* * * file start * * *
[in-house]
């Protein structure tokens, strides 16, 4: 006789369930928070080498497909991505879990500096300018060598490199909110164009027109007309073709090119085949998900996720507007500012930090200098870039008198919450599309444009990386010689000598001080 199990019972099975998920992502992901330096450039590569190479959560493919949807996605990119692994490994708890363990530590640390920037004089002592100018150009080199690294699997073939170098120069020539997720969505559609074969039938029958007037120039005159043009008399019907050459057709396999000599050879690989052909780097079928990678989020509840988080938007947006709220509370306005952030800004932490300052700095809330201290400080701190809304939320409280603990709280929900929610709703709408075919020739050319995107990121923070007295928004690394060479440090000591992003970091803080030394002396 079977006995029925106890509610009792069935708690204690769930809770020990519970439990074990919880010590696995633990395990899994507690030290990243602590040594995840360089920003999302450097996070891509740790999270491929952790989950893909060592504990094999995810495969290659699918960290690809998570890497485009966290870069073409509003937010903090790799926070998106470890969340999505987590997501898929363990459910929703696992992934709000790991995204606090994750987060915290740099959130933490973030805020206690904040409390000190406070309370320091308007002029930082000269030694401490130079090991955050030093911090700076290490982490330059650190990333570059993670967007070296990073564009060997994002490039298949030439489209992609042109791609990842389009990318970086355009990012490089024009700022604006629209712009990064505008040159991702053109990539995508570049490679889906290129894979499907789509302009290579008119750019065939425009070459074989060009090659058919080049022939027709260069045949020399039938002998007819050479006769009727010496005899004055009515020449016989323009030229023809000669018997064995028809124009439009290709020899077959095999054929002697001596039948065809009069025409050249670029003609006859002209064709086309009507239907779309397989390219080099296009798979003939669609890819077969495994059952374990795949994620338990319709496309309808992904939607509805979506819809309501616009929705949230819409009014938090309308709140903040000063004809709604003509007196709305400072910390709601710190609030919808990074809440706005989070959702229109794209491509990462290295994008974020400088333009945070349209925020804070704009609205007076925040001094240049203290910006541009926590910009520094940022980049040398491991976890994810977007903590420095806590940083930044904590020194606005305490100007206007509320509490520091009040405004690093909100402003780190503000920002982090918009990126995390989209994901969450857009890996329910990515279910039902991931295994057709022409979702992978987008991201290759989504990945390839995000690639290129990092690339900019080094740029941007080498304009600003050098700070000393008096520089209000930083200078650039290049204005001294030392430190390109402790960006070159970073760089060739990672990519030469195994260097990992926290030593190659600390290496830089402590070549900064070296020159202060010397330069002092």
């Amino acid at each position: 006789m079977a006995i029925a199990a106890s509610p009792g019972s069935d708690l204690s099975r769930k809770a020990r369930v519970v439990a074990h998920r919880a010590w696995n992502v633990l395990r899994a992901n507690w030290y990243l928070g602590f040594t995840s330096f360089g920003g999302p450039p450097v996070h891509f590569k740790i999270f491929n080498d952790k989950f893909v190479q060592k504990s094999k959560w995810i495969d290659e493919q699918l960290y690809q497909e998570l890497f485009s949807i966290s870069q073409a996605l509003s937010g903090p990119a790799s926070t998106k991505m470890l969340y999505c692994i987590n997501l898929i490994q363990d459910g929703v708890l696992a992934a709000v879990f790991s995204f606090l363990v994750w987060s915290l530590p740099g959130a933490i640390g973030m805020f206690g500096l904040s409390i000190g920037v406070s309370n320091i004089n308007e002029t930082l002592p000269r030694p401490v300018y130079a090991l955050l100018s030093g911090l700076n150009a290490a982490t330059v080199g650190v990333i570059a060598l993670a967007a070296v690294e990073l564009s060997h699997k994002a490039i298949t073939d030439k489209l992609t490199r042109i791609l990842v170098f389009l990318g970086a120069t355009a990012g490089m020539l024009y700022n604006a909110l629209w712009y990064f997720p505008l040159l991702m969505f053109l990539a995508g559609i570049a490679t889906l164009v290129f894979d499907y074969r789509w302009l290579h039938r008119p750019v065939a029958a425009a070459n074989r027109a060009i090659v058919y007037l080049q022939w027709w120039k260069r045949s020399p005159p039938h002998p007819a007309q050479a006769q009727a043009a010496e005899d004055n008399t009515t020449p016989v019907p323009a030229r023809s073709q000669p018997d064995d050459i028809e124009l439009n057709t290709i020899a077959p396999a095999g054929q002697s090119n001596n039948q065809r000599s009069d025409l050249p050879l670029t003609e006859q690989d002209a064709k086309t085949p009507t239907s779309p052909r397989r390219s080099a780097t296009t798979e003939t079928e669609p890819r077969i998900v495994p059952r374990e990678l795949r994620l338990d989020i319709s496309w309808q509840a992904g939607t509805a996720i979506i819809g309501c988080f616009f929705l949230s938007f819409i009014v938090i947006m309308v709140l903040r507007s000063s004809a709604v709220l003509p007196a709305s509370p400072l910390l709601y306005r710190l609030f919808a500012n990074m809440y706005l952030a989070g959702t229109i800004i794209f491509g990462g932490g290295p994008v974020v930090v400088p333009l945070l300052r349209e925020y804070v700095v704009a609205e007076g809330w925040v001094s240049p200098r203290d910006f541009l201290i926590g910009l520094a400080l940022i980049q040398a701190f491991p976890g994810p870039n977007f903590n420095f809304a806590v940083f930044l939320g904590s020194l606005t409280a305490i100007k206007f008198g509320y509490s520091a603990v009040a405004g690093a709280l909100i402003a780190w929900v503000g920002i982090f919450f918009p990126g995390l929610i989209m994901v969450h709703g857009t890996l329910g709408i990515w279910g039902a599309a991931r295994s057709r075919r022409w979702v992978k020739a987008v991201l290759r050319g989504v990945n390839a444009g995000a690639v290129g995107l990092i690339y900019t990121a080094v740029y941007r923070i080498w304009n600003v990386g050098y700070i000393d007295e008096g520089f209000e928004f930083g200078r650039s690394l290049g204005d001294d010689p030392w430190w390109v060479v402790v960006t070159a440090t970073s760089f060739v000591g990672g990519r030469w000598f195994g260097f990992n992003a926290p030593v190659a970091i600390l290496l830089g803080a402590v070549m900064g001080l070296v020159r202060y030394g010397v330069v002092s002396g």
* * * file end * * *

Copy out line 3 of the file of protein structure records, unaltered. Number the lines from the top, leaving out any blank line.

């Amino acid at each position: 006789m079977a006995i029925a199990a106890s509610p009792g019972s069935d708690l204690s099975r769930k809770a020990r369930v519970v439990a074990h998920r919880a010590w696995n992502v633990l395990r899994a992901n507690w030290y990243l928070g602590f040594t995840s330096f360089g920003g999302p450039p450097v996070h891509f590569k740790i999270f491929n080498d952790k989950f893909v190479q060592k504990s094999k959560w995810i495969d290659e493919q699918l960290y690809q497909e998570l890497f485009s949807i966290s870069q073409a996605l509003s937010g903090p990119a790799s926070t998106k991505m470890l969340y999505c692994i987590n997501l898929i490994q363990d459910g929703v708890l696992a992934a709000v879990f790991s995204f606090l363990v994750w987060s915290l530590p740099g959130a933490i640390g973030m805020f206690g500096l904040s409390i000190g920037v406070s309370n320091i004089n308007e002029t930082l002592p000269r030694p401490v300018y130079a090991l955050l100018s030093g911090l700076n150009a290490a982490t330059v080199g650190v990333i570059a060598l993670a967007a070296v690294e990073l564009s060997h699997k994002a490039i298949t073939d030439k489209l992609t490199r042109i791609l990842v170098f389009l990318g970086a120069t355009a990012g490089m020539l024009y700022n604006a909110l629209w712009y990064f997720p505008l040159l991702m969505f053109l990539a995508g559609i570049a490679t889906l164009v290129f894979d499907y074969r789509w302009l290579h039938r008119p750019v065939a029958a425009a070459n074989r027109a060009i090659v058919y007037l080049q022939w027709w120039k260069r045949s020399p005159p039938h002998p007819a007309q050479a006769q009727a043009a010496e005899d004055n008399t009515t020449p016989v019907p323009a030229r023809s073709q000669p018997d064995d050459i028809e124009l439009n057709t290709i020899a077959p396999a095999g054929q002697s090119n001596n039948q065809r000599s009069d025409l050249p050879l670029t003609e006859q690989d002209a064709k086309t085949p009507t239907s779309p052909r397989r390219s080099a780097t296009t798979e003939t079928e669609p890819r077969i998900v495994p059952r374990e990678l795949r994620l338990d989020i319709s496309w309808q509840a992904g939607t509805a996720i979506i819809g309501c988080f616009f929705l949230s938007f819409i009014v938090i947006m309308v709140l903040r507007s000063s004809a709604v709220l003509p007196a709305s509370p400072l910390l709601y306005r710190l609030f919808a500012n990074m809440y706005l952030a989070g959702t229109i800004i794209f491509g990462g932490g290295p994008v974020v930090v400088p333009l945070l300052r349209e925020y804070v700095v704009a609205e007076g809330w925040v001094s240049p200098r203290d910006f541009l201290i926590g910009l520094a400080l940022i980049q040398a701190f491991p976890g994810p870039n977007f903590n420095f809304a806590v940083f930044l939320g904590s020194l606005t409280a305490i100007k206007f008198g509320y509490s520091a603990v009040a405004g690093a709280l909100i402003a780190w929900v503000g920002i982090f919450f918009p990126g995390l929610i989209m994901v969450h709703g857009t890996l329910g709408i990515w279910g039902a599309a991931r295994s057709r075919r022409w979702v992978k020739a987008v991201l290759r050319g989504v990945n390839a444009g995000a690639v290129g995107l990092i690339y900019t990121a080094v740029y941007r923070i080498w304009n600003v990386g050098y700070i000393d007295e008096g520089f209000e928004f930083g200078r650039s690394l290049g204005d001294d010689p030392w430190w390109v060479v402790v960006t070159a440090t970073s760089f060739v000591g990672g990519r030469w000598f195994g260097f990992n992003a926290p030593v190659a970091i600390l290496l830089g803080a402590v070549m900064g001080l070296v020159r202060y030394g010397v330069v002092s002396g």